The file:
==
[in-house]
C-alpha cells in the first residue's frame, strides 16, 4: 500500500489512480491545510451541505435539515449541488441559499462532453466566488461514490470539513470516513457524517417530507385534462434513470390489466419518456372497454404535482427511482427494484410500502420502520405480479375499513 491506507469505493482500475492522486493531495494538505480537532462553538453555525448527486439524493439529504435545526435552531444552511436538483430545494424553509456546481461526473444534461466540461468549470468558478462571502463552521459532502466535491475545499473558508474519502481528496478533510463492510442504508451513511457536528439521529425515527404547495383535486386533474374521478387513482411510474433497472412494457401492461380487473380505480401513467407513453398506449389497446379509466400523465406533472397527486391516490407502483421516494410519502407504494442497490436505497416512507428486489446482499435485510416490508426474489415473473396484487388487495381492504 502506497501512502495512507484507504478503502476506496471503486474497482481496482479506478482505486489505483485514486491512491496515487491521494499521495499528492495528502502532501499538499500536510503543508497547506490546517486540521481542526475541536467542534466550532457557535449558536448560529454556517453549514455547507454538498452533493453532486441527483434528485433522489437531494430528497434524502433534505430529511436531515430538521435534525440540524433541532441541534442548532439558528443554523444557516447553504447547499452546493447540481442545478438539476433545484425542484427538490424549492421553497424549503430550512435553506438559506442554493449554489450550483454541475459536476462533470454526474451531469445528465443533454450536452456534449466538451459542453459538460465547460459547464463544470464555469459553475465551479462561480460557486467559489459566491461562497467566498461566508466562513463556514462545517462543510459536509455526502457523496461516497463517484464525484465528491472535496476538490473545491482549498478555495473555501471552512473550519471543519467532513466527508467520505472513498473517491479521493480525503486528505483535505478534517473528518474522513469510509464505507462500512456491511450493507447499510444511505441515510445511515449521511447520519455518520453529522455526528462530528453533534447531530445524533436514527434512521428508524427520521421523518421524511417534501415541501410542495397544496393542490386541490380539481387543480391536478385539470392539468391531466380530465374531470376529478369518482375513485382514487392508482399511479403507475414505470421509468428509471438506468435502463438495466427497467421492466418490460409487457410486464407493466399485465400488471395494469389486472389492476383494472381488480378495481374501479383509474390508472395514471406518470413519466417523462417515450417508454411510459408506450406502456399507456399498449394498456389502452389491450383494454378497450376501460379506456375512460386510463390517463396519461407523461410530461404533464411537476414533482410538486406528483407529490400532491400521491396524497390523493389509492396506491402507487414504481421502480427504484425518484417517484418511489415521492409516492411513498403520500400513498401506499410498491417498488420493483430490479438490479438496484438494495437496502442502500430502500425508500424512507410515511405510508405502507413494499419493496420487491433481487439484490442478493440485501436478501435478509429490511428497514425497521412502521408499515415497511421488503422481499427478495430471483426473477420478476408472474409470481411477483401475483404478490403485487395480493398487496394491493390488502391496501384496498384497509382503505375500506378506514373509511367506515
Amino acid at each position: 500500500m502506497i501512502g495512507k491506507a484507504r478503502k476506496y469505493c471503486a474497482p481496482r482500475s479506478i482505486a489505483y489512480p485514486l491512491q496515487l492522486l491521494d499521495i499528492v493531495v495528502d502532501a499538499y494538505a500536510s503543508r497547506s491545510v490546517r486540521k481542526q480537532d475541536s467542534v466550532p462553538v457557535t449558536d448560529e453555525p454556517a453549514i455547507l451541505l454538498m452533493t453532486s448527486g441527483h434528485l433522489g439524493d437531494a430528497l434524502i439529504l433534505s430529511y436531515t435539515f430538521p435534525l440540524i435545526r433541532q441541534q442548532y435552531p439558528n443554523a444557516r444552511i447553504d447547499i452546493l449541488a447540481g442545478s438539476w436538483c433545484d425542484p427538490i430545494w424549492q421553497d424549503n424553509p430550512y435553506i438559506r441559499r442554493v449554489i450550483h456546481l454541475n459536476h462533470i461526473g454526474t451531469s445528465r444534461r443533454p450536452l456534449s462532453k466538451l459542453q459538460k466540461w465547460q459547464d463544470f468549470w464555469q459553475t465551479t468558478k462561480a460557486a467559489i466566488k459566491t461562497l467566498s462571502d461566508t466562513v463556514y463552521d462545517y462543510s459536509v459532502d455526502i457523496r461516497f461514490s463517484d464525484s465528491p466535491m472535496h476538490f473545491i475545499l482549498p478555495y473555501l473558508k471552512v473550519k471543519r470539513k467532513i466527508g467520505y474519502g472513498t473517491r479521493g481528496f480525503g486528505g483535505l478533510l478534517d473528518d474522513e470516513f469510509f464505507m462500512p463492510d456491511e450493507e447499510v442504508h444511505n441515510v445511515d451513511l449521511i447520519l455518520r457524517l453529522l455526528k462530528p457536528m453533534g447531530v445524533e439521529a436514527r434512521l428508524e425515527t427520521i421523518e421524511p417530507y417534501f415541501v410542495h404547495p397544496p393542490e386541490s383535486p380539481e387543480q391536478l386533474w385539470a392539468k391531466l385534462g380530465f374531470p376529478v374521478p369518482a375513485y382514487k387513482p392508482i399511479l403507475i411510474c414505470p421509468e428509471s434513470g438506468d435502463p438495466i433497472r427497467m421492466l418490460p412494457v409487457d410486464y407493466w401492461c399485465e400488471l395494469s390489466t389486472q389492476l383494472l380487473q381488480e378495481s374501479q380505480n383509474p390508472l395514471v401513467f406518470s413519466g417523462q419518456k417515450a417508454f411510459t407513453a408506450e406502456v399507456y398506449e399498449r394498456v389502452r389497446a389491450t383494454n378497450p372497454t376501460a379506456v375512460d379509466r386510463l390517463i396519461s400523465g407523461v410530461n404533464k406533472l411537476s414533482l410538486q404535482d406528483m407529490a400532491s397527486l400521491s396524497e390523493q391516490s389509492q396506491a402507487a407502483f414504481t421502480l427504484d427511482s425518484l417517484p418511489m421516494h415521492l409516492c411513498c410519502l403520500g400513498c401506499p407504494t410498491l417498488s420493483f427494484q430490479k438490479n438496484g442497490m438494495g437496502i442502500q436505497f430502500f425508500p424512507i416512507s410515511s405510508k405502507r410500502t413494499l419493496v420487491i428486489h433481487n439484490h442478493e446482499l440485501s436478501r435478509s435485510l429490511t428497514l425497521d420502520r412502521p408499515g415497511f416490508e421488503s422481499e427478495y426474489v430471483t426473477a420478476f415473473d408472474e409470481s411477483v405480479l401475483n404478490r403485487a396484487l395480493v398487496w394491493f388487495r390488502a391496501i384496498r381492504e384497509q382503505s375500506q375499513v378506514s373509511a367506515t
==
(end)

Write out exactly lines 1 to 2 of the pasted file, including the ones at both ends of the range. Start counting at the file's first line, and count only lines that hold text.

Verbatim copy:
[in-house]
C-alpha cells in the first residue's frame, strides 16, 4: 500500500489512480491545510451541505435539515449541488441559499462532453466566488461514490470539513470516513457524517417530507385534462434513470390489466419518456372497454404535482427511482427494484410500502420502520405480479375499513 491506507469505493482500475492522486493531495494538505480537532462553538453555525448527486439524493439529504435545526435552531444552511436538483430545494424553509456546481461526473444534461466540461468549470468558478462571502463552521459532502466535491475545499473558508474519502481528496478533510463492510442504508451513511457536528439521529425515527404547495383535486386533474374521478387513482411510474433497472412494457401492461380487473380505480401513467407513453398506449389497446379509466400523465406533472397527486391516490407502483421516494410519502407504494442497490436505497416512507428486489446482499435485510416490508426474489415473473396484487388487495381492504 502506497501512502495512507484507504478503502476506496471503486474497482481496482479506478482505486489505483485514486491512491496515487491521494499521495499528492495528502502532501499538499500536510503543508497547506490546517486540521481542526475541536467542534466550532457557535449558536448560529454556517453549514455547507454538498452533493453532486441527483434528485433522489437531494430528497434524502433534505430529511436531515430538521435534525440540524433541532441541534442548532439558528443554523444557516447553504447547499452546493447540481442545478438539476433545484425542484427538490424549492421553497424549503430550512435553506438559506442554493449554489450550483454541475459536476462533470454526474451531469445528465443533454450536452456534449466538451459542453459538460465547460459547464463544470464555469459553475465551479462561480460557486467559489459566491461562497467566498461566508466562513463556514462545517462543510459536509455526502457523496461516497463517484464525484465528491472535496476538490473545491482549498478555495473555501471552512473550519471543519467532513466527508467520505472513498473517491479521493480525503486528505483535505478534517473528518474522513469510509464505507462500512456491511450493507447499510444511505441515510445511515449521511447520519455518520453529522455526528462530528453533534447531530445524533436514527434512521428508524427520521421523518421524511417534501415541501410542495397544496393542490386541490380539481387543480391536478385539470392539468391531466380530465374531470376529478369518482375513485382514487392508482399511479403507475414505470421509468428509471438506468435502463438495466427497467421492466418490460409487457410486464407493466399485465400488471395494469389486472389492476383494472381488480378495481374501479383509474390508472395514471406518470413519466417523462417515450417508454411510459408506450406502456399507456399498449394498456389502452389491450383494454378497450376501460379506456375512460386510463390517463396519461407523461410530461404533464411537476414533482410538486406528483407529490400532491400521491396524497390523493389509492396506491402507487414504481421502480427504484425518484417517484418511489415521492409516492411513498403520500400513498401506499410498491417498488420493483430490479438490479438496484438494495437496502442502500430502500425508500424512507410515511405510508405502507413494499419493496420487491433481487439484490442478493440485501436478501435478509429490511428497514425497521412502521408499515415497511421488503422481499427478495430471483426473477420478476408472474409470481411477483401475483404478490403485487395480493398487496394491493390488502391496501384496498384497509382503505375500506378506514373509511367506515